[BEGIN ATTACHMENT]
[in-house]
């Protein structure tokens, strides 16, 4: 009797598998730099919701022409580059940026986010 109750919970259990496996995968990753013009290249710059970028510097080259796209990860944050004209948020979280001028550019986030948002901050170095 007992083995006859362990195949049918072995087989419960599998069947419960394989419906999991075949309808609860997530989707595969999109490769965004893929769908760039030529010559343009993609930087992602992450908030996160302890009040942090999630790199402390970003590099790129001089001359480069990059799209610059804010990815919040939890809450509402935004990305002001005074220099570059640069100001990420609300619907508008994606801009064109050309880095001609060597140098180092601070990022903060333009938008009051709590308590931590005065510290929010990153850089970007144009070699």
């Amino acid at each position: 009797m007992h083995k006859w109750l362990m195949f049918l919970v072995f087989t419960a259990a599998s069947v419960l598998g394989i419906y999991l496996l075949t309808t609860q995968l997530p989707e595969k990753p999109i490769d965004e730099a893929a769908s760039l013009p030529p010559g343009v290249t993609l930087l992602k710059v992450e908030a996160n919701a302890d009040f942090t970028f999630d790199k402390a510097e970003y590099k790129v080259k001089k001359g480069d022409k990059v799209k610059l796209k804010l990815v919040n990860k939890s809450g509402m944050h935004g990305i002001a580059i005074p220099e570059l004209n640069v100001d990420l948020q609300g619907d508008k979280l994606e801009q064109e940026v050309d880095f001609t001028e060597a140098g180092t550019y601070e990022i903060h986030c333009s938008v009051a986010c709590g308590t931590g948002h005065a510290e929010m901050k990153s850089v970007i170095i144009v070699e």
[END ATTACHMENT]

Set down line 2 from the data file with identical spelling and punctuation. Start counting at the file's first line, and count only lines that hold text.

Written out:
């Protein structure tokens, strides 16, 4: 009797598998730099919701022409580059940026986010 109750919970259990496996995968990753013009290249710059970028510097080259796209990860944050004209948020979280001028550019986030948002901050170095 007992083995006859362990195949049918072995087989419960599998069947419960394989419906999991075949309808609860997530989707595969999109490769965004893929769908760039030529010559343009993609930087992602992450908030996160302890009040942090999630790199402390970003590099790129001089001359480069990059799209610059804010990815919040939890809450509402935004990305002001005074220099570059640069100001990420609300619907508008994606801009064109050309880095001609060597140098180092601070990022903060333009938008009051709590308590931590005065510290929010990153850089970007144009070699």